Before Sheryl Sandberg became Facebook’s chief operating officer, she had to agree to the terms of her contract, including compensation. Facebook’s founder and chief executive officer, Mark Zuckerberg, had made an offer, which Sandberg, then vice-president of Google, thought was fair. They had been discussing Facebook’s mission and Zuckerberg’s vision for the future, and as Sandberg describes in her 2013 book Lean In: Women, Work, and the Will to Lead, “I was dying to accept the job.”
She had no intention of negotiating a higher salary.
“I was afraid of doing anything that might botch the deal,” Sandberg writes. “Was it worth it when I knew that ultimately I was going to accept the offer? I concluded it was not.”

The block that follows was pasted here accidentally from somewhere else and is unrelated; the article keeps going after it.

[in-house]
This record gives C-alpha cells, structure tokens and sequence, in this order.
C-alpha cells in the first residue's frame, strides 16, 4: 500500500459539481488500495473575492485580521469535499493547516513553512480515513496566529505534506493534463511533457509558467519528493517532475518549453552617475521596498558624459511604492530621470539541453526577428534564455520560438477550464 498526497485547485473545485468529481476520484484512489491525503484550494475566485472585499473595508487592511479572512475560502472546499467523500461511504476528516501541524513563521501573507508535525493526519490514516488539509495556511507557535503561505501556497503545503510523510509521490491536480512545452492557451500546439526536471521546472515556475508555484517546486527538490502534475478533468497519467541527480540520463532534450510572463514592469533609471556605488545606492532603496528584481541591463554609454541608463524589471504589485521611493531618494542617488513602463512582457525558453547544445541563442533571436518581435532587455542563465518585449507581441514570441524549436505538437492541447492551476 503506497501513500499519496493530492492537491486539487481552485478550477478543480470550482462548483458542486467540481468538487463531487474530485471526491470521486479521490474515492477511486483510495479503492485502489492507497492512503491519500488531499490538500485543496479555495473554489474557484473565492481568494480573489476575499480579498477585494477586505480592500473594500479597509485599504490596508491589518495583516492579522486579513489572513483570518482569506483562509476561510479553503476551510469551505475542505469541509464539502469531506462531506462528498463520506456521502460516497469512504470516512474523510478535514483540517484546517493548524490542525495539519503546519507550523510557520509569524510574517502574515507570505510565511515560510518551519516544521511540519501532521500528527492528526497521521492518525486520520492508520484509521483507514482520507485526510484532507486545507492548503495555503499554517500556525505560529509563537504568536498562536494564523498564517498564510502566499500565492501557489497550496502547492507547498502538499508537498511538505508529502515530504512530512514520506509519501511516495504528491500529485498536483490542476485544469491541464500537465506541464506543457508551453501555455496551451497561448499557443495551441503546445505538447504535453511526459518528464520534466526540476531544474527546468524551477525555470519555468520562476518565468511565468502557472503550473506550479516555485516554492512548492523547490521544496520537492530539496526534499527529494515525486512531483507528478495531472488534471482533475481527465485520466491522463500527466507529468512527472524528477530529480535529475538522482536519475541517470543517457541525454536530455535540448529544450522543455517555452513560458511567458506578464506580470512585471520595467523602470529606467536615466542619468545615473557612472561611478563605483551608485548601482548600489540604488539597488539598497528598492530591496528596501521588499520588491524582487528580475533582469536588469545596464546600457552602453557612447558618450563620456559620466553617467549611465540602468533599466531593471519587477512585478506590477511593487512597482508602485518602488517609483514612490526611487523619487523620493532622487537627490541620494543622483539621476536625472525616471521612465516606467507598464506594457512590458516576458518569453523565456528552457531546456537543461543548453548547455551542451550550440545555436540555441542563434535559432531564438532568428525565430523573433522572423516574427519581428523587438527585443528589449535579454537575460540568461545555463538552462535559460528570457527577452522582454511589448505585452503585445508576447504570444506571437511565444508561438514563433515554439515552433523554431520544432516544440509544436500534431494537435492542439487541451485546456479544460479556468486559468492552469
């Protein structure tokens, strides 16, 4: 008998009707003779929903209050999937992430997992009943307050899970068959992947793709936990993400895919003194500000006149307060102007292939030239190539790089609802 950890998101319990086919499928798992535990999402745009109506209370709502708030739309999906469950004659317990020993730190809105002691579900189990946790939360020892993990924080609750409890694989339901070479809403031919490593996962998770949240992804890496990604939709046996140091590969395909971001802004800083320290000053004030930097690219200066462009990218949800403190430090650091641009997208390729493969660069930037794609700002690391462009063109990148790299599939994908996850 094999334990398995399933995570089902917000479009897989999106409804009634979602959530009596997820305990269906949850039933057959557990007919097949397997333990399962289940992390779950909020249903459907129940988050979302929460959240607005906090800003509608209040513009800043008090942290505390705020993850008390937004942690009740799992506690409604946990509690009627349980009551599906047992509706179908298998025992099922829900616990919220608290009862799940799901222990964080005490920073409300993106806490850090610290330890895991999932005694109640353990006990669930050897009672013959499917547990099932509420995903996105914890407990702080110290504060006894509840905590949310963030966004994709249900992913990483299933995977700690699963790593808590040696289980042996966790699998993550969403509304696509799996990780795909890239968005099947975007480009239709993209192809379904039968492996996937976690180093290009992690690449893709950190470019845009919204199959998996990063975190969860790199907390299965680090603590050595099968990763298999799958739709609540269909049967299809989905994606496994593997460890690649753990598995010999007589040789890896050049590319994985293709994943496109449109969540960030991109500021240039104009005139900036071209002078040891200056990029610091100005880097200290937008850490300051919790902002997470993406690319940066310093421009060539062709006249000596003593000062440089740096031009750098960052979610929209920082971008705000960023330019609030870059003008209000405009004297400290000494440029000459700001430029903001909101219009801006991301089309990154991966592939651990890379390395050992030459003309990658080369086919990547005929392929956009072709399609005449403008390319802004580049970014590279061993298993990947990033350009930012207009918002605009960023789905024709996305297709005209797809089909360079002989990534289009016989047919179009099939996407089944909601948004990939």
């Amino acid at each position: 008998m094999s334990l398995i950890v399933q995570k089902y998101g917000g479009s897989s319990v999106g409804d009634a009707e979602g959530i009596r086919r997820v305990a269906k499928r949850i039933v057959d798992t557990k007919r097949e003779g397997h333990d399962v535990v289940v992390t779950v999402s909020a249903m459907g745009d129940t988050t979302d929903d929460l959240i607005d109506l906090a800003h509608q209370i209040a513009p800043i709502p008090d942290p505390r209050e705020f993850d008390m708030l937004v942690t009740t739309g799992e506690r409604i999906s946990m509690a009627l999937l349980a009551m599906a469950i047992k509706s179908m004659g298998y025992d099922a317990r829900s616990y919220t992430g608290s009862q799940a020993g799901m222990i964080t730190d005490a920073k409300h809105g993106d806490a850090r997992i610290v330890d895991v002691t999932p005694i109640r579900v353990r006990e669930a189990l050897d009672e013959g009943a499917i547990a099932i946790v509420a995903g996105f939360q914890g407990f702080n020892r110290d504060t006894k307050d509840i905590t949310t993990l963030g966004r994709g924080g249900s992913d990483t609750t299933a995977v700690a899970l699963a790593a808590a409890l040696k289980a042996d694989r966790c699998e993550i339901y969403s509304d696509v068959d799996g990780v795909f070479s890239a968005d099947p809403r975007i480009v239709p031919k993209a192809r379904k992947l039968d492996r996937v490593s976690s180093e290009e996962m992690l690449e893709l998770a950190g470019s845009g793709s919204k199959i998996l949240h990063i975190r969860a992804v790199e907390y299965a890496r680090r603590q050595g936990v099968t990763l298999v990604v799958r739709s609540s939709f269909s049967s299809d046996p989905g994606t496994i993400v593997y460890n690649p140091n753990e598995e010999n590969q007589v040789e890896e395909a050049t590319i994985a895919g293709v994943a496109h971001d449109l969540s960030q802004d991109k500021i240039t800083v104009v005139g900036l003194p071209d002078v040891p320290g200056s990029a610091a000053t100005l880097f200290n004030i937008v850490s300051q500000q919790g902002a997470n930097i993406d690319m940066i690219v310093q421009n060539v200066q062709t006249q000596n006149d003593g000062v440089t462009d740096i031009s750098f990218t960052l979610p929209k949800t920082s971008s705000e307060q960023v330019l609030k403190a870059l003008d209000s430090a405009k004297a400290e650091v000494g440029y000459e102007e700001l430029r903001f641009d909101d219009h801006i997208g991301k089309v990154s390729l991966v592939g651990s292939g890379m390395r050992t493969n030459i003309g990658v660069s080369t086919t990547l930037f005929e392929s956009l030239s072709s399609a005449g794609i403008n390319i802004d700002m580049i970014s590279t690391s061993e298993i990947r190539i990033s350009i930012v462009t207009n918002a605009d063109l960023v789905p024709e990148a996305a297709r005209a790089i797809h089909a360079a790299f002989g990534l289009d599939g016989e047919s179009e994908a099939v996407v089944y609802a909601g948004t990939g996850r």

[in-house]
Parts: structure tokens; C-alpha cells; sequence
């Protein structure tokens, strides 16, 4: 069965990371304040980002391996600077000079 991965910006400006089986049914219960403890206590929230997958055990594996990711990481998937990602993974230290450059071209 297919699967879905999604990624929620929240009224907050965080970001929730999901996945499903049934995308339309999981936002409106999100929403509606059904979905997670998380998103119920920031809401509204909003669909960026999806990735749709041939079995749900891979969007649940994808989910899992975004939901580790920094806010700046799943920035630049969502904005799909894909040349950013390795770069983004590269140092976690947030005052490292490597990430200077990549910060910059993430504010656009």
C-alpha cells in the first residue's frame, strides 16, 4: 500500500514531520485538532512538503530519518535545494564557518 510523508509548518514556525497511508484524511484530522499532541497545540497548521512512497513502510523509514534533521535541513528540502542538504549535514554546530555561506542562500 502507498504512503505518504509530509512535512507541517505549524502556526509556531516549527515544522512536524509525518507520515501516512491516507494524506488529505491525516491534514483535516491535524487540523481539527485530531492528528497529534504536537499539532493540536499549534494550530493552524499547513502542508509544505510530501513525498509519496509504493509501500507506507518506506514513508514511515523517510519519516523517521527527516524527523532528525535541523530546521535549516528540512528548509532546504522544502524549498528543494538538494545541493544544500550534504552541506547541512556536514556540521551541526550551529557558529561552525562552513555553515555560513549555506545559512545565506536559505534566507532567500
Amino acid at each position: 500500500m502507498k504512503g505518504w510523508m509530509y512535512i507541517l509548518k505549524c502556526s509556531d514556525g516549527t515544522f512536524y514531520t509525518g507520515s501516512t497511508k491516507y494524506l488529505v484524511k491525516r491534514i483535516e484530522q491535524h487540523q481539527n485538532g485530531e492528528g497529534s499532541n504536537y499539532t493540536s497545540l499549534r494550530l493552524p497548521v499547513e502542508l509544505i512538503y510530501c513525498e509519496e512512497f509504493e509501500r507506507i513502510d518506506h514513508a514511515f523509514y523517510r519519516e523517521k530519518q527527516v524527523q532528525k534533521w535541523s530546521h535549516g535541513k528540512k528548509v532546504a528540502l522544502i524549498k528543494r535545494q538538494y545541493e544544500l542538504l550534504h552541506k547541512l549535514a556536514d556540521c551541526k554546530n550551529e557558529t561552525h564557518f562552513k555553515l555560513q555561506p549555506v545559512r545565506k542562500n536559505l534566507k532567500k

But both Sandberg’s husband and her brother-in law told her to negotiate. Her brother-in-law asked her: “Why are you going to make less than any man would make to do the same job?”
She realized, “No man at my level would consider taking the first offer.”
Sandberg then “negotiated hard” and got a better offer.
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